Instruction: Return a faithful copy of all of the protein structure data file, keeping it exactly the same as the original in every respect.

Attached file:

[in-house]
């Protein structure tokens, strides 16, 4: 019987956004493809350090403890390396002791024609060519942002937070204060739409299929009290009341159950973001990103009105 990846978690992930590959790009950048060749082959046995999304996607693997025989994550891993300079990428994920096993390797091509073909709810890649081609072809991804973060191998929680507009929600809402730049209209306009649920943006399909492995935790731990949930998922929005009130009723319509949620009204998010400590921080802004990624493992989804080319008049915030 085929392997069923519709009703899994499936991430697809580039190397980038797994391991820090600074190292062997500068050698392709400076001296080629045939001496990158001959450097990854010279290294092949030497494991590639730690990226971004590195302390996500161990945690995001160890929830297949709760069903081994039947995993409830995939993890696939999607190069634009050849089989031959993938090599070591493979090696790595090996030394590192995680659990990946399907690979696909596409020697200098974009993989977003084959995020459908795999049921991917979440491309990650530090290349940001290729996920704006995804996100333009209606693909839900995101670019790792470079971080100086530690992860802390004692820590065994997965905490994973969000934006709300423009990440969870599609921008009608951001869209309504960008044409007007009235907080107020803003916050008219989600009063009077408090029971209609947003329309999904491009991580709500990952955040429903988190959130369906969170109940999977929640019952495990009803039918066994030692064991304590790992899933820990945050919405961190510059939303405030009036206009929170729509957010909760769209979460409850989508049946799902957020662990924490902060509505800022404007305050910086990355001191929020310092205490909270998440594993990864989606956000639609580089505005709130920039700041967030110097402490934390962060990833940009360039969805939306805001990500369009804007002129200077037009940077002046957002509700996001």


[in-house]
């Protein structure tokens, strides 16, 4: 019987956004493809350090403890390396002791024609060519942002937070204060739409299929009290009341159950973001990103009105 990846978690992930590959790009950048060749082959046995999304996607693997025989994550891993300079990428994920096993390797091509073909709810890649081609072809991804973060191998929680507009929600809402730049209209306009649920943006399909492995935790731990949930998922929005009130009723319509949620009204998010400590921080802004990624493992989804080319008049915030 085929392997069923519709009703899994499936991430697809580039190397980038797994391991820090600074190292062997500068050698392709400076001296080629045939001496990158001959450097990854010279290294092949030497494991590639730690990226971004590195302390996500161990945690995001160890929830297949709760069903081994039947995993409830995939993890696939999607190069634009050849089989031959993938090599070591493979090696790595090996030394590192995680659990990946399907690979696909596409020697200098974009993989977003084959995020459908795999049921991917979440491309990650530090290349940001290729996920704006995804996100333009209606693909839900995101670019790792470079971080100086530690992860802390004692820590065994997965905490994973969000934006709300423009990440969870599609921008009608951001869209309504960008044409007007009235907080107020803003916050008219989600009063009077408090029971209609947003329309999904491009991580709500990952955040429903988190959130369906969170109940999977929640019952495990009803039918066994030692064991304590790992899933820990945050919405961190510059939303405030009036206009929170729509957010909760769209979460409850989508049946799902957020662990924490902060509505800022404007305050910086990355001191929020310092205490909270998440594993990864989606956000639609580089505005709130920039700041967030110097402490934390962060990833940009360039969805939306805001990500369009804007002129200077037009940077002046957002509700996001």